In the publisher/Apple antitrust suit, one criticism that has emerged from the publisher partisan camp is that the DoJ is picking on them for trying to defend themselves against Amazon’s growing monopoly, while turning a blind eye to what Amazon is doing. However, the Wall Street Journal is running a piece in which it talks to antitrust scholars to try to dispel some misconceptions.

U.S. antitrust law, the article explains, isn’t about protecting little companies from big ones, or even necessarily preventing monopolies as long as the monopolies are reached through legal means. It’s about preventing companies from ganging up on other companies, no matter what their relative sizes are.

"A lot of cartels are [composed of] small firms," says Herbert Hovenkamp, law professor at the University of Iowa. "The criminal cases the Justice Department brings are often family firms—much smaller than these publishers."

And the publishers and Apple are not exactly small companies themselves—many (all?) of the Agency Five are owned by international conglomerates, and Apple has the highest market value of any US company. And when the DoJ sees evidence of price fixing, which Hovenkamp calls “kind of the first-degree murder of antitrust violations,” it is required to act.

And the government has pulled its punches, at least to some extent—it filed a civil case, not a criminal one, so no one will end up in jail, and it is only enjoining agency pricing for two years rather than the more usual five or 10.

When you get right down to it, the experts the WSJ interviewed say, nothing Amazon has done is really illegal. Nothing in the law gives companies the right to band together to keep companies like Barnes & Noble in business.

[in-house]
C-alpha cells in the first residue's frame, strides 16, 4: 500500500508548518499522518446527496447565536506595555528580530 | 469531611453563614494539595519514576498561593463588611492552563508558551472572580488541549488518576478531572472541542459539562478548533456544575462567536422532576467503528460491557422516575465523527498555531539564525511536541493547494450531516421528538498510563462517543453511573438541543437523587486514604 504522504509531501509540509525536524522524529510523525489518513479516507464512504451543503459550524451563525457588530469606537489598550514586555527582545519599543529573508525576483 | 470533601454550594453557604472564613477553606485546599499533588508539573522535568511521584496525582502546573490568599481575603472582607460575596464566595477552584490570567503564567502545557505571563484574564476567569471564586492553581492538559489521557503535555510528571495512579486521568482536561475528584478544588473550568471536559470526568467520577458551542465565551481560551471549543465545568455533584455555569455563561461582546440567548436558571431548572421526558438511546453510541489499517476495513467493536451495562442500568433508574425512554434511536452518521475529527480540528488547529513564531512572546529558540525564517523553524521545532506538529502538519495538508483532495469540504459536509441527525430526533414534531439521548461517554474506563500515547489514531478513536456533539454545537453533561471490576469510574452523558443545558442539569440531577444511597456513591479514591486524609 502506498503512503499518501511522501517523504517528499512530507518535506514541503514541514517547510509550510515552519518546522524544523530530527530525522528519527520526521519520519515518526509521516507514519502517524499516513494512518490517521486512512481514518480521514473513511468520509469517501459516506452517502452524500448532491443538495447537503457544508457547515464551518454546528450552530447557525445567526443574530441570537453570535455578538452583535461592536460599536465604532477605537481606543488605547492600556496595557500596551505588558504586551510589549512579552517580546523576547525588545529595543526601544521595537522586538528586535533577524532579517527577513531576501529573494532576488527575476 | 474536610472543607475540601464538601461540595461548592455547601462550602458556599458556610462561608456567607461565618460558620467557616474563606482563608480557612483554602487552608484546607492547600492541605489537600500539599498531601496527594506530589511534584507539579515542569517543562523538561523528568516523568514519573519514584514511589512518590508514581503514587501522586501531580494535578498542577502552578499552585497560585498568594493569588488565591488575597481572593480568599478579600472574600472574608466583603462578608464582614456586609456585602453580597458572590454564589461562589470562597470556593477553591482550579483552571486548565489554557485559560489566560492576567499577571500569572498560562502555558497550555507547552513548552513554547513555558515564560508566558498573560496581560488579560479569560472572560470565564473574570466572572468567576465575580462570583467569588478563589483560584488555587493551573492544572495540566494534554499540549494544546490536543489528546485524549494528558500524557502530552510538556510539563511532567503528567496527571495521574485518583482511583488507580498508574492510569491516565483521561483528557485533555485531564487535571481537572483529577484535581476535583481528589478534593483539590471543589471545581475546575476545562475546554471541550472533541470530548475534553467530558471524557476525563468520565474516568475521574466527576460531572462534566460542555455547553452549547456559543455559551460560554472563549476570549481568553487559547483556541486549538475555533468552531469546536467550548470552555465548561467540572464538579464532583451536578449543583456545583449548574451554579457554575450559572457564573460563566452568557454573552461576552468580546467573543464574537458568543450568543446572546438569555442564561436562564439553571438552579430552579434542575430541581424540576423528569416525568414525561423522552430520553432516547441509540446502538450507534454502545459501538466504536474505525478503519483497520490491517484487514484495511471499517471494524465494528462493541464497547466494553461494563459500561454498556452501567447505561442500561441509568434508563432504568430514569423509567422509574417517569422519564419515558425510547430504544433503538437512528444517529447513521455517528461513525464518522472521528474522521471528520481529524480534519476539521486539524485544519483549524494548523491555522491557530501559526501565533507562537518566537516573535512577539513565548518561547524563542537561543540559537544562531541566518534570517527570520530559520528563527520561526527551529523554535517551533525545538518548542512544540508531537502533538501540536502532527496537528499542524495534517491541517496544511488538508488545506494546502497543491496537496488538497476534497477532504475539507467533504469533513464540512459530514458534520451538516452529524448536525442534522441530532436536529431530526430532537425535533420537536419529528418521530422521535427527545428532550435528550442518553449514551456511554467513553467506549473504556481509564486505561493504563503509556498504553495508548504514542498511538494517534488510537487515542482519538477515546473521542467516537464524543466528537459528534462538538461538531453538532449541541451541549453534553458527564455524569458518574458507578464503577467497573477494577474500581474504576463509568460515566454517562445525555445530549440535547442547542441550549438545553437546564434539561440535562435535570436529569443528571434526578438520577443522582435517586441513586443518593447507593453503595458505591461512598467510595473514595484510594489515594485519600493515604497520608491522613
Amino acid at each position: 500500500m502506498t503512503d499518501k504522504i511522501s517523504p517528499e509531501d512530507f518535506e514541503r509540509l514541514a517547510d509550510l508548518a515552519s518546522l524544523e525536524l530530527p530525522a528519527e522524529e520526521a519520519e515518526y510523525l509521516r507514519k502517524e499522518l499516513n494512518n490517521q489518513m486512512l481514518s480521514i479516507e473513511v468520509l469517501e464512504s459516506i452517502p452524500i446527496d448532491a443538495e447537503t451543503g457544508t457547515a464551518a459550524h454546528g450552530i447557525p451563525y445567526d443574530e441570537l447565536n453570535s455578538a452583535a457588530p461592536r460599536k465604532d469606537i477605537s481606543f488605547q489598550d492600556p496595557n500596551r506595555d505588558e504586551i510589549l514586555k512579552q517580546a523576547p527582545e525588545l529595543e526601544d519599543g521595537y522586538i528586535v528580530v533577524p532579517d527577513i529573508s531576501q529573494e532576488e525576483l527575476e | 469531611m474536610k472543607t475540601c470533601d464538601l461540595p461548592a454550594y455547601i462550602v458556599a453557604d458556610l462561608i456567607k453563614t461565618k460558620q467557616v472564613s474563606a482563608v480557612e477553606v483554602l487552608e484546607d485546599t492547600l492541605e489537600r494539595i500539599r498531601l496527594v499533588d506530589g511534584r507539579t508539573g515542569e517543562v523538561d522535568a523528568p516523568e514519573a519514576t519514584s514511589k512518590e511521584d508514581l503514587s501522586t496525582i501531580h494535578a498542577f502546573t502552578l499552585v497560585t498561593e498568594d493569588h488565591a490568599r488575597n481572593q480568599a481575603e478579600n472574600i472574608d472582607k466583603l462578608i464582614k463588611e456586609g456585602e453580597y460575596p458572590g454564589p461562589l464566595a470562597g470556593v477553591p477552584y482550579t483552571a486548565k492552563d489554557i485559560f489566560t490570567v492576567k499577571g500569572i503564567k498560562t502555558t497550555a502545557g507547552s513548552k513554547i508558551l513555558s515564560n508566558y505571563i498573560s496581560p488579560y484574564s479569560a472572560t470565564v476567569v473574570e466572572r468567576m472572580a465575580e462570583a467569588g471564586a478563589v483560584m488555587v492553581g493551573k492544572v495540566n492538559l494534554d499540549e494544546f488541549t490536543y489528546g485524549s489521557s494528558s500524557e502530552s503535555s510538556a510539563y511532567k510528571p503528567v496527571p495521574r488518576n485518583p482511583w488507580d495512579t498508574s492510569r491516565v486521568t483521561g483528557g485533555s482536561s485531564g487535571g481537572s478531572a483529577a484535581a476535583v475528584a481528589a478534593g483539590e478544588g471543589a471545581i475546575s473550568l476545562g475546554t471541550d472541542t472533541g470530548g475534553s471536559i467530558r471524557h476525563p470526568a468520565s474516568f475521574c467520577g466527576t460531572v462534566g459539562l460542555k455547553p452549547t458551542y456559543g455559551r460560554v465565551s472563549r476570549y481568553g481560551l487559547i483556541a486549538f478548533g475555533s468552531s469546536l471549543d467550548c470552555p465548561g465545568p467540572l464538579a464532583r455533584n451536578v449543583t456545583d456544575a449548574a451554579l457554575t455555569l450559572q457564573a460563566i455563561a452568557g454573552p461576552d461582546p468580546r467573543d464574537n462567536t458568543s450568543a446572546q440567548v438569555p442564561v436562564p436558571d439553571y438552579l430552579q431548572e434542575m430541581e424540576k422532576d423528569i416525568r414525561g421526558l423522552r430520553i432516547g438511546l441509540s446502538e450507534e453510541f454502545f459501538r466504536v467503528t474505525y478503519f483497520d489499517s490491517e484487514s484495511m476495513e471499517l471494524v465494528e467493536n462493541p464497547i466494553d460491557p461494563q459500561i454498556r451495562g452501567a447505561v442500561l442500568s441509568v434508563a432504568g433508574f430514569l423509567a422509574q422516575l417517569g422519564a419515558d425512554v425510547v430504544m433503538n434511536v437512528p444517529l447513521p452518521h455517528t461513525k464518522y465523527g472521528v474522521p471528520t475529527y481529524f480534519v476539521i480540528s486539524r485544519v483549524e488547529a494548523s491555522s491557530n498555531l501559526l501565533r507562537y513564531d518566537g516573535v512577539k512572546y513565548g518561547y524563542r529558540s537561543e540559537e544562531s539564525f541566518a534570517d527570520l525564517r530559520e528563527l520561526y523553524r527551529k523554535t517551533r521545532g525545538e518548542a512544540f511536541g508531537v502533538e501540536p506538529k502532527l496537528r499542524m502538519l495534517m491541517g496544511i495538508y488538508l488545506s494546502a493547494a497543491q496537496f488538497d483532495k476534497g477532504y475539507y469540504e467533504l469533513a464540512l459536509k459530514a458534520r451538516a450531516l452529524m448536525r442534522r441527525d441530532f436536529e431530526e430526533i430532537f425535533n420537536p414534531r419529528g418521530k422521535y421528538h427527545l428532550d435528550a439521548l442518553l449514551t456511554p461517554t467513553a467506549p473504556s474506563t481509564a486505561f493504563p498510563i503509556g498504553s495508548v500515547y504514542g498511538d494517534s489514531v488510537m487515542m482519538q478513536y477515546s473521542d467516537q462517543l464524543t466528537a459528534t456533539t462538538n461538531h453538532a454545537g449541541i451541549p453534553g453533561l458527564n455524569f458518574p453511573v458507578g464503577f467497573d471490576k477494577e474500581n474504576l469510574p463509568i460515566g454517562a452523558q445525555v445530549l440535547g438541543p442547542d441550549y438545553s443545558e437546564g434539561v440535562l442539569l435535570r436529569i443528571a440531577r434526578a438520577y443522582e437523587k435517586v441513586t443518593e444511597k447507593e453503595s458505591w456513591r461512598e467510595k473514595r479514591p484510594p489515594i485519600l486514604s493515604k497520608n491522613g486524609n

"The goal of antitrust policy is to protect consumer prices,” Prof. Hovenkamp says. "It’s not to protect inefficient firms from having to exit the market."

And that’s something publishers should probably keep in mind, given that they’ve developed some notably inefficient practices themselves.

Publishers could ask Congress to intervene and vote them an exemption from antitrust law, though it’s not clear that there is a really compelling argument for Congress to do so. Plenty of businesses that were thought essential twenty years ago have gone by the wayside in recent years and there’s nothing about Barnes & Noble that necessarily makes it more worth saving than, say, Tower Records.

The WSJ is running another interesting article, this one paywalled so you have to go in through the Google News search to read the whole thing, which discusses Apple’s standard 30% cut on media, including the pithy quote from an Apple executive, in context of a negotiation for a better deal for newspaper publishers, “I don’t think you understand. We can’t treat newspapers or magazines any differently than we treat FarmVille.”

The DoJ, in its complaint, casts the 30% commission as the result of a conspiracy, but Apple has been insisting on this cut all along, all the way back to when it first began to sell apps through iTunes. It calls the “agency model” inherently wrong, but the problem is that courts have held there is nothing wrong with the actual model, which is used across a number of industries.

Contrary to the Justice Department’s complaint, "this model happens to look exactly like Apple’s arrangement for apps and music as well, right down to the same percentage Apple takes from sales," wrote Geoffrey Manne, head of the International Center for Law and Economics, on the Technology Liberation Front blog. "This makes things easier for Apple, gives publishers more control over pricing, and offers Apple content and a good return sufficient to induce it to market and sell its platform." Or as Apple put it last week in refusing to settle with the Justice Department, "Just as we’ve allowed developers to set prices on the App Store, publishers set prices on the iBookstore."

This is, of course, an opinion piece, and basically presents the other side of the argument: the publishers are doing nothing wrong, they’re trying to save themselves from Amazon, and the lawsuit is already reducing competition. (Found via Ars Technica.)

In the end, a court will decide who’s right. In the meanwhile, I’m stocking up on delicious popcorn. Because no matter who’s in the right, this promises to be an entertaining battle.